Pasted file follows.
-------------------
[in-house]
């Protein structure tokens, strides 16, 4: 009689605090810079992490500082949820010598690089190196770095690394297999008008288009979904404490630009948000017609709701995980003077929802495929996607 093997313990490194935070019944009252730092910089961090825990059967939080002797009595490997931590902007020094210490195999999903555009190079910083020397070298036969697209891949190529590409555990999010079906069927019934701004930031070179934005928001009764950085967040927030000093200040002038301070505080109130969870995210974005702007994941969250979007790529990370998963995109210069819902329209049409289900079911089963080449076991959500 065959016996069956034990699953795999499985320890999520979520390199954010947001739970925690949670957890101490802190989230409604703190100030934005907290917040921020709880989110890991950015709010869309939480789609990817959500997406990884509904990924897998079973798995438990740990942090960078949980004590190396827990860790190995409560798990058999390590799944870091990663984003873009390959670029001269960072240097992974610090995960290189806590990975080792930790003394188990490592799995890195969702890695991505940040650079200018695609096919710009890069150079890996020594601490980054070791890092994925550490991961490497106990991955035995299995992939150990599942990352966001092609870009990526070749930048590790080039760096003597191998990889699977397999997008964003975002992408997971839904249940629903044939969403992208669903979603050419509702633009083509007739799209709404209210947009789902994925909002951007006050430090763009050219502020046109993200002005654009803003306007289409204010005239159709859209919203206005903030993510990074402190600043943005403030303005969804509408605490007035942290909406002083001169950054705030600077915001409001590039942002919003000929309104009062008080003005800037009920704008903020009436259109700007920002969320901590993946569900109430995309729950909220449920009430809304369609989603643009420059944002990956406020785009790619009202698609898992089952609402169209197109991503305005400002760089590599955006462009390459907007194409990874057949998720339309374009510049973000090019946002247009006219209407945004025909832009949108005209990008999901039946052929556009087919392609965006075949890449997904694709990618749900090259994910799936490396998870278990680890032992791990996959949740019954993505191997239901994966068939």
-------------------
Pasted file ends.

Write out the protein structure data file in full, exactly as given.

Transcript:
[in-house]
């Protein structure tokens, strides 16, 4: 009689605090810079992490500082949820010598690089190196770095690394297999008008288009979904404490630009948000017609709701995980003077929802495929996607 093997313990490194935070019944009252730092910089961090825990059967939080002797009595490997931590902007020094210490195999999903555009190079910083020397070298036969697209891949190529590409555990999010079906069927019934701004930031070179934005928001009764950085967040927030000093200040002038301070505080109130969870995210974005702007994941969250979007790529990370998963995109210069819902329209049409289900079911089963080449076991959500 065959016996069956034990699953795999499985320890999520979520390199954010947001739970925690949670957890101490802190989230409604703190100030934005907290917040921020709880989110890991950015709010869309939480789609990817959500997406990884509904990924897998079973798995438990740990942090960078949980004590190396827990860790190995409560798990058999390590799944870091990663984003873009390959670029001269960072240097992974610090995960290189806590990975080792930790003394188990490592799995890195969702890695991505940040650079200018695609096919710009890069150079890996020594601490980054070791890092994925550490991961490497106990991955035995299995992939150990599942990352966001092609870009990526070749930048590790080039760096003597191998990889699977397999997008964003975002992408997971839904249940629903044939969403992208669903979603050419509702633009083509007739799209709404209210947009789902994925909002951007006050430090763009050219502020046109993200002005654009803003306007289409204010005239159709859209919203206005903030993510990074402190600043943005403030303005969804509408605490007035942290909406002083001169950054705030600077915001409001590039942002919003000929309104009062008080003005800037009920704008903020009436259109700007920002969320901590993946569900109430995309729950909220449920009430809304369609989603643009420059944002990956406020785009790619009202698609898992089952609402169209197109991503305005400002760089590599955006462009390459907007194409990874057949998720339309374009510049973000090019946002247009006219209407945004025909832009949108005209990008999901039946052929556009087919392609965006075949890449997904694709990618749900090259994910799936490396998870278990680890032992791990996959949740019954993505191997239901994966068939």